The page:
Everyone has something to say, something worthwhile, some truth of their own – from the power of their own experience – that has meaning and value.  Everyone has a personal story, and a narrative that reflects how they perceive the world, and how they experience the world.  Story is voice, and in that personal narrative lies power.
    Nor does it extinguish it.  Instead, through the exercise of power and privilege, marginalisation excludes people from spaces and opportunities where that voice can be recognised and expressed and appreciated.  Extreme marginalisation – resulting through persecution and violence or threats to safety – suppresses voice, but it does not remove it.  No one is voiceless.
    Each person lives their lives within a rich tapestry of personal experience and perception that interfaces with a sophisticated, complex, intricate social, cultural and traditional environment.  Communities are not homogenous and, in order to do good work amongst those who are marginalised – whose voices are often suppressed – it is valuable and necessary to tune into their personal lifeworlds, to find their voice and story, to understand how life works in that space.
    Despite environments where power and privilege work to silence voice, to erase story – to suppress – people on the margins do not quickly give in to despair, as if they have abandoned all hope.  Even in harsh conditions, people are capable of a remarkable optimism – hopefulness, vision, yearning and believing for a future better than what they are presently experiencing – that sustains them in life.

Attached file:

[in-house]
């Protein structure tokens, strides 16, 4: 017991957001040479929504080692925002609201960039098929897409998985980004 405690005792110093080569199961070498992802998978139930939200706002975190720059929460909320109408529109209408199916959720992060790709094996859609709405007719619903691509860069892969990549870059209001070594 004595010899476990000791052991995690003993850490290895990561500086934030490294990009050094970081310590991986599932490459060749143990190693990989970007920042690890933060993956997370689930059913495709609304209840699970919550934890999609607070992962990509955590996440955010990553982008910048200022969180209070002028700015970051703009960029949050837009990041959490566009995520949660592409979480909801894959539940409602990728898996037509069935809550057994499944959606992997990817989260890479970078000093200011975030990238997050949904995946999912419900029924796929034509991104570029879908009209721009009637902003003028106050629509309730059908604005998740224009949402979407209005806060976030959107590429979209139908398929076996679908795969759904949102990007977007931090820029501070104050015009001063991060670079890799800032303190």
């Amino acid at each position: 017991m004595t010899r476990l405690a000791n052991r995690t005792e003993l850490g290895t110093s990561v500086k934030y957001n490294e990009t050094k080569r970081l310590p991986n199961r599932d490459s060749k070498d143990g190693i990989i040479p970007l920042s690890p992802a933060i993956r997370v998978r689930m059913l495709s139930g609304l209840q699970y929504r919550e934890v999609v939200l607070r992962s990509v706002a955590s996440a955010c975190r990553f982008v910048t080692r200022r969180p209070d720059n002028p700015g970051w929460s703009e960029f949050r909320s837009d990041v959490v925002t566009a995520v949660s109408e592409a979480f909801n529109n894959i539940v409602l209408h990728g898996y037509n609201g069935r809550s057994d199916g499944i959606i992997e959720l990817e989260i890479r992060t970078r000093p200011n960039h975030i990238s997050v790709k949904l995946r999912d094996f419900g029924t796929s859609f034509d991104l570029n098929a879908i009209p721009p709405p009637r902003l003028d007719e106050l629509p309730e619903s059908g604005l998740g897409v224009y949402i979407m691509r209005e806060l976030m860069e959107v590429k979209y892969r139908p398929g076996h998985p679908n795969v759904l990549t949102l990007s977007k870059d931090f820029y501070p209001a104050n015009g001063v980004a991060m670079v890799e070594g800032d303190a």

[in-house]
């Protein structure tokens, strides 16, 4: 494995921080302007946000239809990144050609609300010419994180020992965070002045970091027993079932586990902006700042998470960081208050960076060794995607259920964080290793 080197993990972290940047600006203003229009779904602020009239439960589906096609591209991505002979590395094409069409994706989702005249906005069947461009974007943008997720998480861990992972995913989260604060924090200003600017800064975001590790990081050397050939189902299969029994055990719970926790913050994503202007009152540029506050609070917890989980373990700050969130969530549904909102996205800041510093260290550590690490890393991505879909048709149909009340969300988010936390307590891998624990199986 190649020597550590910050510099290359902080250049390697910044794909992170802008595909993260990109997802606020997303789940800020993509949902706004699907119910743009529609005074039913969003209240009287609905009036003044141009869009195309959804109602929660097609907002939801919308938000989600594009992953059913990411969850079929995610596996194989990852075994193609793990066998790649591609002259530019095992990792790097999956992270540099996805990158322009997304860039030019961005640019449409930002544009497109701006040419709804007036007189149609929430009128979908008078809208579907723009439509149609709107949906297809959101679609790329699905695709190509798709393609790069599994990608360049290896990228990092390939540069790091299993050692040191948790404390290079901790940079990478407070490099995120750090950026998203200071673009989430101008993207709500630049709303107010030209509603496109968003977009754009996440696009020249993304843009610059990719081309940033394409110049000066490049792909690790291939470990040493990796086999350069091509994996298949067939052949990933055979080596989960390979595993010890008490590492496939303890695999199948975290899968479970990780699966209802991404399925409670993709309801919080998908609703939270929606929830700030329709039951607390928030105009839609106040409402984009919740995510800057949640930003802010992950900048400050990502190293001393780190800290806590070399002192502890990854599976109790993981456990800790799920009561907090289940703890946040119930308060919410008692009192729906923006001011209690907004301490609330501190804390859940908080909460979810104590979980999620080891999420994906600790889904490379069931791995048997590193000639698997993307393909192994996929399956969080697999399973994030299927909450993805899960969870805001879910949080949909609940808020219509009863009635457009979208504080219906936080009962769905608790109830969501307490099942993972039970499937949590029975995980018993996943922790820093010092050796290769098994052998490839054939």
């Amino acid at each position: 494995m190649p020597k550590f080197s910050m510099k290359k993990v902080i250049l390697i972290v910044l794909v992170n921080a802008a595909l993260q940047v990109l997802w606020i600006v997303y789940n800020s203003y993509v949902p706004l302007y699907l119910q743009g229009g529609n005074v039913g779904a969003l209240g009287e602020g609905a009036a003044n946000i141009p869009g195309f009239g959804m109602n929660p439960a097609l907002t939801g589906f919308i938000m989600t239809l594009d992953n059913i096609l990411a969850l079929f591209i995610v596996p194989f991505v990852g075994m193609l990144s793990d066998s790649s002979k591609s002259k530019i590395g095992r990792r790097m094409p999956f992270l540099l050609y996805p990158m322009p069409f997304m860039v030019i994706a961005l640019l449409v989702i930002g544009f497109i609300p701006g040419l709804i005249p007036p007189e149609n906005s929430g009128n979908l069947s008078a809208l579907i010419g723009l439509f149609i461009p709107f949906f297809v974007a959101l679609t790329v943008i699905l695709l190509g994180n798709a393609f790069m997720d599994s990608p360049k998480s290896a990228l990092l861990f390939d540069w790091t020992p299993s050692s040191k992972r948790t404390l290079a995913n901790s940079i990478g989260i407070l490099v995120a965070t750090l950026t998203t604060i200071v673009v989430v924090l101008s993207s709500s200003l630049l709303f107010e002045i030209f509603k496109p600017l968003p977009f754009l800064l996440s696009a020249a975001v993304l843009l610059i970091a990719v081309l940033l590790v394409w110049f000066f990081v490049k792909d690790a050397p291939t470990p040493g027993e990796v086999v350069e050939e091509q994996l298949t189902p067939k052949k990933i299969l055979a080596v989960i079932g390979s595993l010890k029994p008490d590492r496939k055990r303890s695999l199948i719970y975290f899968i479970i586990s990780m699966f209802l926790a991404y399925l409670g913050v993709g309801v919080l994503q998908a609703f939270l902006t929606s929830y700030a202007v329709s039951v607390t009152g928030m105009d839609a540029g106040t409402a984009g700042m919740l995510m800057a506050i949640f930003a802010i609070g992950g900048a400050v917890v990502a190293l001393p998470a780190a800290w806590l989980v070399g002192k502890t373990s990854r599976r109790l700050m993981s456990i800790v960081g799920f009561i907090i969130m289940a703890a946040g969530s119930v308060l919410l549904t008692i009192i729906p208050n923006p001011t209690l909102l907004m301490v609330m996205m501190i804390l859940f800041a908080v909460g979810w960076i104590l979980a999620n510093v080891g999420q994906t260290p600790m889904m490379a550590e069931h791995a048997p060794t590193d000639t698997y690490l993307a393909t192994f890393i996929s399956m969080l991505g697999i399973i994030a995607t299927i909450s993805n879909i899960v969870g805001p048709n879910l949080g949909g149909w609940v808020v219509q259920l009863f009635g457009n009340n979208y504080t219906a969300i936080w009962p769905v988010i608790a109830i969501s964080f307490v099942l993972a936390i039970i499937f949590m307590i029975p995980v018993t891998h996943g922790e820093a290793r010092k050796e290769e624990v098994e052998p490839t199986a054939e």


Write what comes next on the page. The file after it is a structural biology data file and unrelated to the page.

In a human rights sector driven towards a particular kind of strategic activism and advocacy, where communities are mobilised and power is confronted, there are steps – stages – before people in marginalised communities can speak truth to power.  Before people can express voice to respond to their external environment, there is a process through which they must come to voice; to construct their own narrative to themselves about themselves within their internal environment.  To be both author and reader of their personal story.  To become conscious – aware – of their lifeworld and the forces and factors within and without that act to limit, control, suppress or exclude. Learning how to think and speak about power may be a significant step before raising voice to speak to power.  Coming to voice within is a prerequisite to expressing voice and may include making choices for oneself to not engage that external environment.
      • PERSONALISATION | doing the internal psychological, emotional and cognitive work of looking in, looking back, looking out, looking forward; identifying the lifeworld and the environment in which it is located.
      • PARTICIPATION | opportunities for people to legitimately and authentically engage in processes and with material that is about them, that belongs to them, that affects them, and to speak to that material – to interpret it, to give it meaning.
      • ACCOMPANIMENT | in suppressive environments especially, people sustain their will and energy and confidence for movement and response when they are consistently, intimately, appropriately companioned by supportive “others” who believe in and affirm their human capacity to make their own responses in their own time and commit in some way to walking alongside in solidarity.
      • FACILITATION |a way of working with individuals and communities defined by “enablement” rather than “intervention”; not unlike the ethics of counselling, facilitation seeks to stimulate and support the unveiling of strengths in people and communities to make a response in their own lives, instead of prescribing or providing solutions, assuming people are unable or deficient.   Organisations may need to adapt their own ways of thinking and working, to consciously dismantle their own power that inadvertently marginalises those with lesser power.